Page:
image00209/18/2012- Link aggregation can be a valuable option when it comes to getting the best performance out of your NAS. The average user won’t ever use the most of what a NAS has to offer, simply because their network isn’t fast enough to match the hardware performances from the NAS. Using only one gigabit LAN port limits the amount of data that can be put through your network. By consolidating multiple ports, you can easily increase your throughput.



Link Aggregation

To prove that link aggregation can really give you better results when it comes to throughput, we tested it ourselves. And testing link aggregation is not something new for Thecus®. The N16000 and N12000 were already put to the test; the results can be seen by following the link shown at the end of this article. Other articles regarding link aggregation can be found browsing through the press room from the Thecus® main website, simply type “Link Aggregation” in the search bar and then you can start learning more on this concept.

The machine

For our latest test, the N10850 from the Top Tower series was used. The available PCI-E slot was taken advantage of by adding an Intel® PRO/1000 PT dual port network card. The N10850 is equipped with an Intel® Xeon E3-1225 (3.1GHz) processor and 4GB of DDR3 memory. To create RAID 5, four WD VelociRaptor HDDs were used and the link aggregation mode was set to 802.3ad. This mode requires a switch which can also support 802.3ad. In theory, this LAG mode uses the bandwidth of all available similar ports and shares the transmission evenly.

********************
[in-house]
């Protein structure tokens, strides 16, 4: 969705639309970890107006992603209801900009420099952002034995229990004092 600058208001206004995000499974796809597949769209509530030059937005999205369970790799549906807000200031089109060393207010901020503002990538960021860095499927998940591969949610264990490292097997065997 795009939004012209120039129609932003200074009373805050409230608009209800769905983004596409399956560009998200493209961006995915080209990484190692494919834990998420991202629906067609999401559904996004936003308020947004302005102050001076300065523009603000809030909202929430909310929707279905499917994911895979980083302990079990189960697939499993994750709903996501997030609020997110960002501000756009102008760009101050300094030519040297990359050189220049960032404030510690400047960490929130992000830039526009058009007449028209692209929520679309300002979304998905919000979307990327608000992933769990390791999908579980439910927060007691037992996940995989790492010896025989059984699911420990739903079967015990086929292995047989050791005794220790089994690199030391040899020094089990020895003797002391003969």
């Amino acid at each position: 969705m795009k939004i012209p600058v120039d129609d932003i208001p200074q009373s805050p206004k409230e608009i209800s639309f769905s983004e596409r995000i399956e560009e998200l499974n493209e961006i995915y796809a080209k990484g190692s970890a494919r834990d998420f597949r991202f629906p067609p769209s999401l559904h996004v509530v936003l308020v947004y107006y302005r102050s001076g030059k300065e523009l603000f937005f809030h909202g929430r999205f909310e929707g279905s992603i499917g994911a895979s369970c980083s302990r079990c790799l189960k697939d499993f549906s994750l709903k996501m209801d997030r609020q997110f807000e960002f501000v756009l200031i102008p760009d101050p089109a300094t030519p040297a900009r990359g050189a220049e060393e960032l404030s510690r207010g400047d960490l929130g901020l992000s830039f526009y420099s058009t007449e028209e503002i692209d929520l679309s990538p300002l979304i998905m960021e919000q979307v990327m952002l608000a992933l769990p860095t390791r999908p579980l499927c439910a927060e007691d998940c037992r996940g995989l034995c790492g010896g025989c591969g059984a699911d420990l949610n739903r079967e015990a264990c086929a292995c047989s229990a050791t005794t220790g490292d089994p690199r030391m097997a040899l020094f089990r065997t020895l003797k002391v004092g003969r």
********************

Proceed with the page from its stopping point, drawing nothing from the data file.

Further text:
The set-up

On the client side, 5 systems were used with Intel® Core 2 Duo processor or above, 4GB of memory, Intel or Realtek GbE NIC and Windows XP SP3 as the operating system. To perform the test, Netbench 7.0.3 was used. The Netbench software is oriented towards multiusers performances; therefore it was judge more appropriate as this is most likely to be the main purpose why link aggregation will be used for.

The results

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As you can see, the results show significant improvements when aggregating only 2 ports. One thing that needs to be pointed here is that the results are expressed in megabit, not megabyte. A byte is 8 times bigger than a bit. So the actual throughput for 60 users using 2 ports is a staggering 239MB/S compared to 169MB/S with only one port. By simply combining two ports, enterprises can increase their productivity dramatically! Don’t lag behind, discover link aggregation.

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